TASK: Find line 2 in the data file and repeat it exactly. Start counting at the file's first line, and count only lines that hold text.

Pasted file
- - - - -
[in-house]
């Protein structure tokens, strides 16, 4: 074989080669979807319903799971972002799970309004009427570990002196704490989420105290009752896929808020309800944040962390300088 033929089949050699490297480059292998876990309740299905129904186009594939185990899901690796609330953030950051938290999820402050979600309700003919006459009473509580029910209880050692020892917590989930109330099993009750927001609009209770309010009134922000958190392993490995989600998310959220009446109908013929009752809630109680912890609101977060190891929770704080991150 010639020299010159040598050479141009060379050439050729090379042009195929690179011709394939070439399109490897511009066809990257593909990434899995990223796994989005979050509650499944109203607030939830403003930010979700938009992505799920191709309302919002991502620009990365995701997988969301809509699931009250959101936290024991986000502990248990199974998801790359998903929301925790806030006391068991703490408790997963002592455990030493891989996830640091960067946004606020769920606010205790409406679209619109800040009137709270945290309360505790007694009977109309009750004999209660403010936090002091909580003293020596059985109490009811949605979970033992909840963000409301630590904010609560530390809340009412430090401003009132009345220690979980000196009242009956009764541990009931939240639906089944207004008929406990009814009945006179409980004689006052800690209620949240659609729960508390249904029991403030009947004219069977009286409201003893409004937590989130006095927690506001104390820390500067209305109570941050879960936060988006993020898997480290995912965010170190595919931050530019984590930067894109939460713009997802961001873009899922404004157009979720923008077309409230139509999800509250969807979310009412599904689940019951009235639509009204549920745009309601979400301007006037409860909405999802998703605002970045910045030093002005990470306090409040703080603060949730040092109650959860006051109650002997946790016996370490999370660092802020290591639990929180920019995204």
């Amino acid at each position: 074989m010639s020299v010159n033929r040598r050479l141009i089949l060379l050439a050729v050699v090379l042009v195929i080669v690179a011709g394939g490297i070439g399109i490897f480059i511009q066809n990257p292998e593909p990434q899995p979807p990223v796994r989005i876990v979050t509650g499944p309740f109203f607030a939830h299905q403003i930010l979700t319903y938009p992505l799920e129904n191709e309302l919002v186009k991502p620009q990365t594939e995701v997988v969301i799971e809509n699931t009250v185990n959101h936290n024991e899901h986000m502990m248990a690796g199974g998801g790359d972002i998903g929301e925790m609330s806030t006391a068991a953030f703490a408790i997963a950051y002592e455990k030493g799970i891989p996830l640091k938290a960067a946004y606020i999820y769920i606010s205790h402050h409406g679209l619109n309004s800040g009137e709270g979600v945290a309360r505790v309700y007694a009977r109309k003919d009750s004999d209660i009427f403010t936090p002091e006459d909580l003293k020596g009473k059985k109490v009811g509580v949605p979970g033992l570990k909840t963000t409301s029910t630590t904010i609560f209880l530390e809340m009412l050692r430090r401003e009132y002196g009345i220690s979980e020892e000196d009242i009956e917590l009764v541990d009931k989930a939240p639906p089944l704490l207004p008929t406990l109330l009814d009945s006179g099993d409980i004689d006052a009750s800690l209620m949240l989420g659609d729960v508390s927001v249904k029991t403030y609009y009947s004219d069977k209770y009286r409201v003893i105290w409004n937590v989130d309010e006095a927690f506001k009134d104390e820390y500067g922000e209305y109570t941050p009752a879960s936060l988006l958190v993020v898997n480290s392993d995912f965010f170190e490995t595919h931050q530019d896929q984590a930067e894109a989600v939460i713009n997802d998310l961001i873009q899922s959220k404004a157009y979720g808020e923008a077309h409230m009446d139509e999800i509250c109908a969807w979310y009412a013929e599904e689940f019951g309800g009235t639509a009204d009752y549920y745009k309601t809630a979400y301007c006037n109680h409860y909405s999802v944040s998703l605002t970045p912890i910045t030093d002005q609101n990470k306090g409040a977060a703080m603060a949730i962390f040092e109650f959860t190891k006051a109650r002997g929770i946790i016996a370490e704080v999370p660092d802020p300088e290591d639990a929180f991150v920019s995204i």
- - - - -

């Protein structure tokens, strides 16, 4: 074989080669979807319903799971972002799970309004009427570990002196704490989420105290009752896929808020309800944040962390300088 033929089949050699490297480059292998876990309740299905129904186009594939185990899901690796609330953030950051938290999820402050979600309700003919006459009473509580029910209880050692020892917590989930109330099993009750927001609009209770309010009134922000958190392993490995989600998310959220009446109908013929009752809630109680912890609101977060190891929770704080991150 010639020299010159040598050479141009060379050439050729090379042009195929690179011709394939070439399109490897511009066809990257593909990434899995990223796994989005979050509650499944109203607030939830403003930010979700938009992505799920191709309302919002991502620009990365995701997988969301809509699931009250959101936290024991986000502990248990199974998801790359998903929301925790806030006391068991703490408790997963002592455990030493891989996830640091960067946004606020769920606010205790409406679209619109800040009137709270945290309360505790007694009977109309009750004999209660403010936090002091909580003293020596059985109490009811949605979970033992909840963000409301630590904010609560530390809340009412430090401003009132009345220690979980000196009242009956009764541990009931939240639906089944207004008929406990009814009945006179409980004689006052800690209620949240659609729960508390249904029991403030009947004219069977009286409201003893409004937590989130006095927690506001104390820390500067209305109570941050879960936060988006993020898997480290995912965010170190595919931050530019984590930067894109939460713009997802961001873009899922404004157009979720923008077309409230139509999800509250969807979310009412599904689940019951009235639509009204549920745009309601979400301007006037409860909405999802998703605002970045910045030093002005990470306090409040703080603060949730040092109650959860006051109650002997946790016996370490999370660092802020290591639990929180920019995204």